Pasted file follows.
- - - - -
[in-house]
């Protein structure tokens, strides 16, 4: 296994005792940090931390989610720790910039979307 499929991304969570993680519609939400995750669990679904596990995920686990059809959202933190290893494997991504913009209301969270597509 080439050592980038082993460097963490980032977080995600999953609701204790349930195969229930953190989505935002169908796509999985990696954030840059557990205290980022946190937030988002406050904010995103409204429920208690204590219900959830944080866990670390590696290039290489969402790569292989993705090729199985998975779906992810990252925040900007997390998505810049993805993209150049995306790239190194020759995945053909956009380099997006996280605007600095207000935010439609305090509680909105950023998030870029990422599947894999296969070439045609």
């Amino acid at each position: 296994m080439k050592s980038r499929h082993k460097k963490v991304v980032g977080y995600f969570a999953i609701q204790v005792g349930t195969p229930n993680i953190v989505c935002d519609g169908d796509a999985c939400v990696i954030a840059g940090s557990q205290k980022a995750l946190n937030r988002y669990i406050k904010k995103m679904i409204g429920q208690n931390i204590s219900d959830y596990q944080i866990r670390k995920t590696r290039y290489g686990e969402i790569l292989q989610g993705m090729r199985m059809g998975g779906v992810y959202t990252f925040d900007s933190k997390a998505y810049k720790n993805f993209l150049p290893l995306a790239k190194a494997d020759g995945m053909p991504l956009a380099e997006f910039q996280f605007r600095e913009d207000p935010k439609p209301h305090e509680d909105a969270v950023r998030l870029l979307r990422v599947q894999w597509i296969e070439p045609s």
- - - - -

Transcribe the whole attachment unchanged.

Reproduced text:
[in-house]
């Protein structure tokens, strides 16, 4: 296994005792940090931390989610720790910039979307 499929991304969570993680519609939400995750669990679904596990995920686990059809959202933190290893494997991504913009209301969270597509 080439050592980038082993460097963490980032977080995600999953609701204790349930195969229930953190989505935002169908796509999985990696954030840059557990205290980022946190937030988002406050904010995103409204429920208690204590219900959830944080866990670390590696290039290489969402790569292989993705090729199985998975779906992810990252925040900007997390998505810049993805993209150049995306790239190194020759995945053909956009380099997006996280605007600095207000935010439609305090509680909105950023998030870029990422599947894999296969070439045609």
């Amino acid at each position: 296994m080439k050592s980038r499929h082993k460097k963490v991304v980032g977080y995600f969570a999953i609701q204790v005792g349930t195969p229930n993680i953190v989505c935002d519609g169908d796509a999985c939400v990696i954030a840059g940090s557990q205290k980022a995750l946190n937030r988002y669990i406050k904010k995103m679904i409204g429920q208690n931390i204590s219900d959830y596990q944080i866990r670390k995920t590696r290039y290489g686990e969402i790569l292989q989610g993705m090729r199985m059809g998975g779906v992810y959202t990252f925040d900007s933190k997390a998505y810049k720790n993805f993209l150049p290893l995306a790239k190194a494997d020759g995945m053909p991504l956009a380099e997006f910039q996280f605007r600095e913009d207000p935010k439609p209301h305090e509680d909105a969270v950023r998030l870029l979307r990422v599947q894999w597509i296969e070439p045609s």